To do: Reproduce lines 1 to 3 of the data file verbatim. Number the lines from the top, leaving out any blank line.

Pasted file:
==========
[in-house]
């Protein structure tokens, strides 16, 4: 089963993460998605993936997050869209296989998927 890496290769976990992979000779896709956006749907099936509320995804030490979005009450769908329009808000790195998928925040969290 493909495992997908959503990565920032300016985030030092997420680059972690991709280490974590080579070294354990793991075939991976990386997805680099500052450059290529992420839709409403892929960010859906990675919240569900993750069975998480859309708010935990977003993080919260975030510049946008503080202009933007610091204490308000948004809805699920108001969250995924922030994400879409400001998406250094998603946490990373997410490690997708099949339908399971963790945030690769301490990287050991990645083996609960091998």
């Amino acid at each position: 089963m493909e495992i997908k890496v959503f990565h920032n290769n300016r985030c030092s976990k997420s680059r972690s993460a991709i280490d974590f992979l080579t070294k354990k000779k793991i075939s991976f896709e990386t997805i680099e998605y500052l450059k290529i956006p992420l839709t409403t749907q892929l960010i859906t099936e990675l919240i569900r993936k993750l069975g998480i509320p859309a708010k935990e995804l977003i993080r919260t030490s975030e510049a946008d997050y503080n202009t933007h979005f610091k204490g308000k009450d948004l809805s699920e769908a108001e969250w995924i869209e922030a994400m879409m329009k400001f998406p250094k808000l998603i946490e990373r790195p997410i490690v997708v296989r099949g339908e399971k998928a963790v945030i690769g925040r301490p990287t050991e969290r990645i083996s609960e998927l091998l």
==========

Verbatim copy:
[in-house]
């Protein structure tokens, strides 16, 4: 089963993460998605993936997050869209296989998927 890496290769976990992979000779896709956006749907099936509320995804030490979005009450769908329009808000790195998928925040969290 493909495992997908959503990565920032300016985030030092997420680059972690991709280490974590080579070294354990793991075939991976990386997805680099500052450059290529992420839709409403892929960010859906990675919240569900993750069975998480859309708010935990977003993080919260975030510049946008503080202009933007610091204490308000948004809805699920108001969250995924922030994400879409400001998406250094998603946490990373997410490690997708099949339908399971963790945030690769301490990287050991990645083996609960091998």
């Amino acid at each position: 089963m493909e495992i997908k890496v959503f990565h920032n290769n300016r985030c030092s976990k997420s680059r972690s993460a991709i280490d974590f992979l080579t070294k354990k000779k793991i075939s991976f896709e990386t997805i680099e998605y500052l450059k290529i956006p992420l839709t409403t749907q892929l960010i859906t099936e990675l919240i569900r993936k993750l069975g998480i509320p859309a708010k935990e995804l977003i993080r919260t030490s975030e510049a946008d997050y503080n202009t933007h979005f610091k204490g308000k009450d948004l809805s699920e769908a108001e969250w995924i869209e922030a994400m879409m329009k400001f998406p250094k808000l998603i946490e990373r790195p997410i490690v997708v296989r099949g339908e399971k998928a963790v945030i690769g925040r301490p990287t050991e969290r990645i083996s609960e998927l091998l």